In an era when social mobilization has empowered citizens and rocked the foundations of Arab dictatorships, the Palestinian governments are moving toward a more authoritarian model of governance. Although they lack a strong centralized state that practices complete sovereignty over its territory, their unprecedented policing of Palestinians in both Gaza and the West Bank has led to security apparatuses that are left largely unchallenged and report to command structures that are lacking in constitutional legitimacy.
Yezid Sayigh, professor of political science at King’s College London, discussed possible implications of the authoritarian build-up in the Palestinian arena.

The Rise of Authoritarianism

Sayigh traced how authoritarianism has increased in Palestine, despite the anti-authoritarian movements in the region that have brought down other leaders.
  • Advent of authoritarianism: Due to the absence of convincing prospects for national state-building and independence, the governments of Gaza and the West Bank have relied more heavily on policing methods to govern their respective societies. Policing reflects the image of statehood through the preservation of societal peace, Sayigh explained.

  • The Arab Spring: The Arab Spring that has flourished throughout the Arab world was met with a modest reaction in the Palestinian territories. When politically independent protestors took to the streets in Gaza in solidarity with the anti-regime protestors of Egypt, the police quickly attempted to curb the protest. Hamas values its strategic relationship with Egypt, which represents Gaza’s chief connection to the outside world, Sayigh explained. The West Bank police also violently dispersed a pro-Egyptian democracy demonstration in Ramallah.

  • Security in the West Bank and Gaza: Efforts to prevent protests in both regions led their governments even closer to resembling authoritarian Arab states in their day-to-day security affairs. Their quick movement to put police on the street helped them absorb the shocks to the political system that were caused by the independent protests in the West-Bank and Gaza.

  • An official Palestinian state: The declaration of a Palestinian state by September 2011 or the full legal international recognition of Palestine’s status may bring about no tangible changes in its governance, Sayigh warned. If the recognition does not provide the Palestinians with greater ability to exert sovereign control than what already exists, the Palestinian people will be disillusioned by the entire process, he predicted. As a consequence, the gaps will widen between the governments of Gaza and the West Bank over their conceptions of proper governance. By extension, the political stalemate would plunge Fatah into an unenviable political situation and place Hamas in a risky position; leaving both parties trapped in the framework of a state that lacks real sovereign capacities.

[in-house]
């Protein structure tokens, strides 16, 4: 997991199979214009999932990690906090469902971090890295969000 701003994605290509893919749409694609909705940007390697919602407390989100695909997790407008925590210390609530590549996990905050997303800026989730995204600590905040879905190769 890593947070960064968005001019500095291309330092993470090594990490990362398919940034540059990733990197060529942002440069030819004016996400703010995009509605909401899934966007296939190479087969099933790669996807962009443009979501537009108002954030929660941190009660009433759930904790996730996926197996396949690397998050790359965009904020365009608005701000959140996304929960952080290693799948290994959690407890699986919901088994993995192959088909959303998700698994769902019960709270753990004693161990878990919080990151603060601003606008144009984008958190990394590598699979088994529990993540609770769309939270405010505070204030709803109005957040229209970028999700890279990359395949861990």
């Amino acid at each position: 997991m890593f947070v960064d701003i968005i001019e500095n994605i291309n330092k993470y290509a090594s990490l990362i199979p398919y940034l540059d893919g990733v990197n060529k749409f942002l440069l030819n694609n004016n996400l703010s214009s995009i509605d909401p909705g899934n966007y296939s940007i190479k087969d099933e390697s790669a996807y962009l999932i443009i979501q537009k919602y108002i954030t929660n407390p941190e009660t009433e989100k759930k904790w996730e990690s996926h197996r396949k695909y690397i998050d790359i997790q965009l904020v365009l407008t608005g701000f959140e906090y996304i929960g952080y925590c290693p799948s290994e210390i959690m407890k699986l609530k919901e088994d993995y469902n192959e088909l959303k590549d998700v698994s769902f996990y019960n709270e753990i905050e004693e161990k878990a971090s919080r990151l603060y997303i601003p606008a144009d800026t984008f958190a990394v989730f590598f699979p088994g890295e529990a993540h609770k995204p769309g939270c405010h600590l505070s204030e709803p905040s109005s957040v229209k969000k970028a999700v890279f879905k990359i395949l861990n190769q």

Approaches to Security in Palestine

In the West Bank, the liberal vision of governance prevails. In theory, the police forces abide by the rules of the judiciary and its respective institutions. In reality, however, the terms of constitutional institutions have lapsed since 2007 and no legal sovereignty exists. Therefore, Fatah, as the leading political organization, has greater influence over the security forces than the respective governmental authorities.
In the Gaza Strip, there is frequent verbal confirmation of adherence to the existing laws of the Palestinian Authority, which are largely secular, and of respect for human rights. However, the government utilizes the police to enforce the Islamization of society. The security forces reflect the conservative traditions of society and, in particular, the Hamas-led government.


Sayigh concluded that authoritarianism is increasing in both the Gaza Strip and the West Bank. Both governments cannot move from control over one region to participation in each other’s systems, not least because Israel will oppose full reintegration of the two governments and police forces of the two regions if it involves a role for Hamas. The authoritarian inclination at the moment will continue, he said; the police are going to manage the streets. Furthermore, the emergence of the security sector as an authority in its own right that is not wholly under the command and control of political leaders is an interesting development and unique in the history of Palestine, Sayigh said.